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One day the narrator receives an anonymous letter warning him to back off in the Brotherhood or the white men in the Brotherhood will remove him. The narrator is upset and confused by the letter and cannot find out who wrote it. He is told by Brother Tarp not to worry; as long as a few support him, he will still be able to do his work. Tarp then tells the narrator about his lame leg. For nineteen years, he dragged a chain on that leg because he would not let some one take something that was his. He finally broke the chain and escaped. Tarp pulls out the link of chain he broke to free himself and gives it to the narrator as a reminder of why they are fighting for the blacks. The narrator slips the link around his finger up and hits the letter on the desk. He does not want the link, but feels obligated to accept it, like a son would accept an out-of-date watch from his father.
Brother Wrestrum enters the office and slouches down into a chair, looking nervously over the narrator's desk. The narrator feels he is a snoop and does not know his true function in the Brotherhood. He only understands that Wrestrum has some amount of power within the organization. Wrestrum asks about the link on the desk. When the narrator explains what it is, he tells him he should not display such things, because it points out people's differences. He says that those differences are what the Brotherhood is fighting against. Wrestrum goes on to explain how those in the Brotherhood must watch themselves and get rid of anything that does not make for a Brotherhood. The narrator begins to wonder if Wrestrum wrote the letter. He pulls the letter out, playing with it, and drops it on top of the link. Wrestrum looks at it, but shows no recognition. The narrator is disappointed not to have found the author. Wrestrum warns the narrator that not everyone in the Brotherhood believes in the Brotherhood. The narrator is horrified by the idea that anyone would be forced to shake his hand or call him brother.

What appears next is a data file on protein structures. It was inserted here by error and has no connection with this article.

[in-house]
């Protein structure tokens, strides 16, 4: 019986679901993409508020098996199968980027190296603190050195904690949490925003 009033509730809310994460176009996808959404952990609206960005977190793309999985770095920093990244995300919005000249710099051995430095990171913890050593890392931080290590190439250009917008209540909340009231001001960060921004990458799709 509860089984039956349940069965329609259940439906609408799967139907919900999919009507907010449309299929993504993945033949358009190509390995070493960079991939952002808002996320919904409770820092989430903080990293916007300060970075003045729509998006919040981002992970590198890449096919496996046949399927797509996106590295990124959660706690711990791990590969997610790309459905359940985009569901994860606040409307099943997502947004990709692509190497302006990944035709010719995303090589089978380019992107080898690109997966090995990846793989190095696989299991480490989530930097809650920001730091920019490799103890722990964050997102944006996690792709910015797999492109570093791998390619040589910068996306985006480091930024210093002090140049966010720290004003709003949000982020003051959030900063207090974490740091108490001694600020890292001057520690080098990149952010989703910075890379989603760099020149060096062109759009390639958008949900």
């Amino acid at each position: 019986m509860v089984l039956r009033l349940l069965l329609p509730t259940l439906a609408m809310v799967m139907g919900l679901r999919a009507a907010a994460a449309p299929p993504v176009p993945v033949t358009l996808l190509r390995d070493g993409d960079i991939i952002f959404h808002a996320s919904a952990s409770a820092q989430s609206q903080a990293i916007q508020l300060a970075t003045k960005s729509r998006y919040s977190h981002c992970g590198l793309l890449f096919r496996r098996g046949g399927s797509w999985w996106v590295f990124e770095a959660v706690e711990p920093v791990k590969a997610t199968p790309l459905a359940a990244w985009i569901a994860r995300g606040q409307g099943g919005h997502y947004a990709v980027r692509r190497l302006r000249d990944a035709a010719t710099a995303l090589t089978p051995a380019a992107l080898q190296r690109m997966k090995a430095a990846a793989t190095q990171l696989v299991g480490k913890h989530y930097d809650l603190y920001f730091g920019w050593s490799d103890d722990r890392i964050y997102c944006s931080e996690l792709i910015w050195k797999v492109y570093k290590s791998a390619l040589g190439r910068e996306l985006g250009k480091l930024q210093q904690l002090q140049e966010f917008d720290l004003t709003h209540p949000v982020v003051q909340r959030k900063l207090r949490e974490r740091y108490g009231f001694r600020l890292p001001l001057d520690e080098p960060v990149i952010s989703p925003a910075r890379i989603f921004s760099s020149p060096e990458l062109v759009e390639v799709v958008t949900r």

Wrestrum explains how he seeks to find whatever is in him that is against the Brotherhood and expel it from himself daily. He confesses that the most common element is resentment, but he keeps it checked and cleaned out. Wrestrum then proceeds to ask the narrator about creating some way for black brothers to recognize each other, some sort of Brotherhood emblem that they might wear. Wrestrum tells him how Clifton was in a scuffle and got confused and began beating up a white brother. He thinks that perhaps an emblem would help this problem. Their conversation is interrupted when the narrator receives a call to be interviewed as a hero for a local youth magazine. He tries to refuse, but ends up accepting. Wrestrum leaves after the phone call.